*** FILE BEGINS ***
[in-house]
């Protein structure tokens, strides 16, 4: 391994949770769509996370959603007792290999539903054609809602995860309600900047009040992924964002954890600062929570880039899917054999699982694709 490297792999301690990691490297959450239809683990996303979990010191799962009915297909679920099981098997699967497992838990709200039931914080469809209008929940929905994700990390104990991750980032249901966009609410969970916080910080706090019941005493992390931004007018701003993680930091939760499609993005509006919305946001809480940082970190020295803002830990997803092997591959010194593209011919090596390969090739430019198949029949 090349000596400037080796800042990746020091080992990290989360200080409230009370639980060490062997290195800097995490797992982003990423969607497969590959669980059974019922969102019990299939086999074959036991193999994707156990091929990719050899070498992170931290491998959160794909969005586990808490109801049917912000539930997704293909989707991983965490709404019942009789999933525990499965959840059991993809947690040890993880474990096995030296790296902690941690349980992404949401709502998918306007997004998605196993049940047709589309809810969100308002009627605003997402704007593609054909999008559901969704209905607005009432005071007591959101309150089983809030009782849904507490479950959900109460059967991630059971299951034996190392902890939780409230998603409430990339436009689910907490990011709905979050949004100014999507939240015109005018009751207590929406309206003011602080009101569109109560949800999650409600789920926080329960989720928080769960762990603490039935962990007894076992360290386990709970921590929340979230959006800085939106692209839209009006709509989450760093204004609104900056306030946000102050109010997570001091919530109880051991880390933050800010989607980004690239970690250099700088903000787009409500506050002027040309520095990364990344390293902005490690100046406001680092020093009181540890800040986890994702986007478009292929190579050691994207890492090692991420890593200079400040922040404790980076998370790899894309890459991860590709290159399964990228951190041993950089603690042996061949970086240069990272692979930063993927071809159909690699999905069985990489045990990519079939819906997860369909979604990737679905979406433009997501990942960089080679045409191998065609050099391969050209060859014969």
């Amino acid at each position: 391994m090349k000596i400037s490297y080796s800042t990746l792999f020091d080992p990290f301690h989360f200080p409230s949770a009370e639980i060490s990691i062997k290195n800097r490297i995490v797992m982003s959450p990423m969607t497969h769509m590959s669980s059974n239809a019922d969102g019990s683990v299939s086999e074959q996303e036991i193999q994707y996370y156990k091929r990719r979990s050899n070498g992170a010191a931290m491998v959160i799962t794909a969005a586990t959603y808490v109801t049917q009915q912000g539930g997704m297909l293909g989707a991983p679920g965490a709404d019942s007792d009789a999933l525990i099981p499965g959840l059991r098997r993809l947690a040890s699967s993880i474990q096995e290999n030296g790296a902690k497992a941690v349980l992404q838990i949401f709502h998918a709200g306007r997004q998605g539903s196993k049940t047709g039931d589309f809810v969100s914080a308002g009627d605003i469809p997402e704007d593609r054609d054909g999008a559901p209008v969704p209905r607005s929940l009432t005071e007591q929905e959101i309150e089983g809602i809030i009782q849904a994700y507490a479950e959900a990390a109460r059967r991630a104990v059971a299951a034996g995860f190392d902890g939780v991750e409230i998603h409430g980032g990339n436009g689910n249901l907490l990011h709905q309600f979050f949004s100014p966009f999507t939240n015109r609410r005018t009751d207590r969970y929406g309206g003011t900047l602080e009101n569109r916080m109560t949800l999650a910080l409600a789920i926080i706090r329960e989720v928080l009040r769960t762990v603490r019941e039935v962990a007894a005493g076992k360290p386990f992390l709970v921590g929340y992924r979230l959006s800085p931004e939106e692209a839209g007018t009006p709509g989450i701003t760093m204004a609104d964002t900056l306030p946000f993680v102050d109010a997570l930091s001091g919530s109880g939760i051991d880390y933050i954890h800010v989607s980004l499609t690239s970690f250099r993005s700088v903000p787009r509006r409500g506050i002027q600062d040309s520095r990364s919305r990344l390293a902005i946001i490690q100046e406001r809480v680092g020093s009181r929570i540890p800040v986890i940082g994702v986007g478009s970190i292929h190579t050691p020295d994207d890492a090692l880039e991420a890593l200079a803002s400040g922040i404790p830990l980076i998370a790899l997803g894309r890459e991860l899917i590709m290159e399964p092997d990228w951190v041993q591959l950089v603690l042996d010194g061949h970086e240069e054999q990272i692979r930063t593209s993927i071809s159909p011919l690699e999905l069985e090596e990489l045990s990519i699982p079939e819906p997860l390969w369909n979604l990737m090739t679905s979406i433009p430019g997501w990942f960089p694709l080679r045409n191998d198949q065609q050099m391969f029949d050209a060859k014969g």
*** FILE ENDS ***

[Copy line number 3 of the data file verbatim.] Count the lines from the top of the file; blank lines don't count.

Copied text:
């Amino acid at each position: 391994m090349k000596i400037s490297y080796s800042t990746l792999f020091d080992p990290f301690h989360f200080p409230s949770a009370e639980i060490s990691i062997k290195n800097r490297i995490v797992m982003s959450p990423m969607t497969h769509m590959s669980s059974n239809a019922d969102g019990s683990v299939s086999e074959q996303e036991i193999q994707y996370y156990k091929r990719r979990s050899n070498g992170a010191a931290m491998v959160i799962t794909a969005a586990t959603y808490v109801t049917q009915q912000g539930g997704m297909l293909g989707a991983p679920g965490a709404d019942s007792d009789a999933l525990i099981p499965g959840l059991r098997r993809l947690a040890s699967s993880i474990q096995e290999n030296g790296a902690k497992a941690v349980l992404q838990i949401f709502h998918a709200g306007r997004q998605g539903s196993k049940t047709g039931d589309f809810v969100s914080a308002g009627d605003i469809p997402e704007d593609r054609d054909g999008a559901p209008v969704p209905r607005s929940l009432t005071e007591q929905e959101i309150e089983g809602i809030i009782q849904a994700y507490a479950e959900a990390a109460r059967r991630a104990v059971a299951a034996g995860f190392d902890g939780v991750e409230i998603h409430g980032g990339n436009g689910n249901l907490l990011h709905q309600f979050f949004s100014p966009f999507t939240n015109r609410r005018t009751d207590r969970y929406g309206g003011t900047l602080e009101n569109r916080m109560t949800l999650a910080l409600a789920i926080i706090r329960e989720v928080l009040r769960t762990v603490r019941e039935v962990a007894a005493g076992k360290p386990f992390l709970v921590g929340y992924r979230l959006s800085p931004e939106e692209a839209g007018t009006p709509g989450i701003t760093m204004a609104d964002t900056l306030p946000f993680v102050d109010a997570l930091s001091g919530s109880g939760i051991d880390y933050i954890h800010v989607s980004l499609t690239s970690f250099r993005s700088v903000p787009r509006r409500g506050i002027q600062d040309s520095r990364s919305r990344l390293a902005i946001i490690q100046e406001r809480v680092g020093s009181r929570i540890p800040v986890i940082g994702v986007g478009s970190i292929h190579t050691p020295d994207d890492a090692l880039e991420a890593l200079a803002s400040g922040i404790p830990l980076i998370a790899l997803g894309r890459e991860l899917i590709m290159e399964p092997d990228w951190v041993q591959l950089v603690l042996d010194g061949h970086e240069e054999q990272i692979r930063t593209s993927i071809s159909p011919l690699e999905l069985e090596e990489l045990s990519i699982p079939e819906p997860l390969w369909n979604l990737m090739t679905s979406i433009p430019g997501w990942f960089p694709l080679r045409n191998d198949q065609q050099m391969f029949d050209a060859k014969g």